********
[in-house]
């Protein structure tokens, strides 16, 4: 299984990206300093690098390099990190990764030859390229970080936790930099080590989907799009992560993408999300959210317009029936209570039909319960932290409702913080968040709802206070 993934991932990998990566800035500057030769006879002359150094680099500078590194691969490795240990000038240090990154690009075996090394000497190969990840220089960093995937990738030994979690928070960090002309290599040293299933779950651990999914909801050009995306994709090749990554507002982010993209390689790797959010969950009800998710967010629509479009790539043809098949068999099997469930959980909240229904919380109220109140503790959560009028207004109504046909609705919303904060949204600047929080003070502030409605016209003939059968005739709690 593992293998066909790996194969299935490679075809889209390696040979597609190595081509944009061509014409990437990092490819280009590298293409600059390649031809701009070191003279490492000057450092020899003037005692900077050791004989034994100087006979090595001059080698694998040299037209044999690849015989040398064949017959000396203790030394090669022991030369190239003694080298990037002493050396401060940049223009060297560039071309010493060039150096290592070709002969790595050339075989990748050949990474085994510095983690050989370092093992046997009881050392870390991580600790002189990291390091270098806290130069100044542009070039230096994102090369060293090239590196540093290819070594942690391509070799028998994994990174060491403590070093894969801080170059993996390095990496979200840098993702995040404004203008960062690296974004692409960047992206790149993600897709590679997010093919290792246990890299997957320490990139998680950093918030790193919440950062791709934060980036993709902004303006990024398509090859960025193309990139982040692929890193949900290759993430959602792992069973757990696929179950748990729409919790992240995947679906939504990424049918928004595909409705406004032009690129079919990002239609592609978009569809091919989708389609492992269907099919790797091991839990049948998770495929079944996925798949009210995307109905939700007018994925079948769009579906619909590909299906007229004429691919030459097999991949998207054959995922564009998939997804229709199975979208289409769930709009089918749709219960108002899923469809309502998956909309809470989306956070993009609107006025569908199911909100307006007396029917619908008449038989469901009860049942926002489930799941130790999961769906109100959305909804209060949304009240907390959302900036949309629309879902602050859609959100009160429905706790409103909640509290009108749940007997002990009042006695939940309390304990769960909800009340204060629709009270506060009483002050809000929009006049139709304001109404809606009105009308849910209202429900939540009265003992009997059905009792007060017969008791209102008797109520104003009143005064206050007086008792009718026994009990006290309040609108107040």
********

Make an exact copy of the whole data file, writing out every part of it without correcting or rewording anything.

[in-house]
């Protein structure tokens, strides 16, 4: 299984990206300093690098390099990190990764030859390229970080936790930099080590989907799009992560993408999300959210317009029936209570039909319960932290409702913080968040709802206070 993934991932990998990566800035500057030769006879002359150094680099500078590194691969490795240990000038240090990154690009075996090394000497190969990840220089960093995937990738030994979690928070960090002309290599040293299933779950651990999914909801050009995306994709090749990554507002982010993209390689790797959010969950009800998710967010629509479009790539043809098949068999099997469930959980909240229904919380109220109140503790959560009028207004109504046909609705919303904060949204600047929080003070502030409605016209003939059968005739709690 593992293998066909790996194969299935490679075809889209390696040979597609190595081509944009061509014409990437990092490819280009590298293409600059390649031809701009070191003279490492000057450092020899003037005692900077050791004989034994100087006979090595001059080698694998040299037209044999690849015989040398064949017959000396203790030394090669022991030369190239003694080298990037002493050396401060940049223009060297560039071309010493060039150096290592070709002969790595050339075989990748050949990474085994510095983690050989370092093992046997009881050392870390991580600790002189990291390091270098806290130069100044542009070039230096994102090369060293090239590196540093290819070594942690391509070799028998994994990174060491403590070093894969801080170059993996390095990496979200840098993702995040404004203008960062690296974004692409960047992206790149993600897709590679997010093919290792246990890299997957320490990139998680950093918030790193919440950062791709934060980036993709902004303006990024398509090859960025193309990139982040692929890193949900290759993430959602792992069973757990696929179950748990729409919790992240995947679906939504990424049918928004595909409705406004032009690129079919990002239609592609978009569809091919989708389609492992269907099919790797091991839990049948998770495929079944996925798949009210995307109905939700007018994925079948769009579906619909590909299906007229004429691919030459097999991949998207054959995922564009998939997804229709199975979208289409769930709009089918749709219960108002899923469809309502998956909309809470989306956070993009609107006025569908199911909100307006007396029917619908008449038989469901009860049942926002489930799941130790999961769906109100959305909804209060949304009240907390959302900036949309629309879902602050859609959100009160429905706790409103909640509290009108749940007997002990009042006695939940309390304990769960909800009340204060629709009270506060009483002050809000929009006049139709304001109404809606009105009308849910209202429900939540009265003992009997059905009792007060017969008791209102008797109520104003009143005064206050007086008792009718026994009990006290309040609108107040």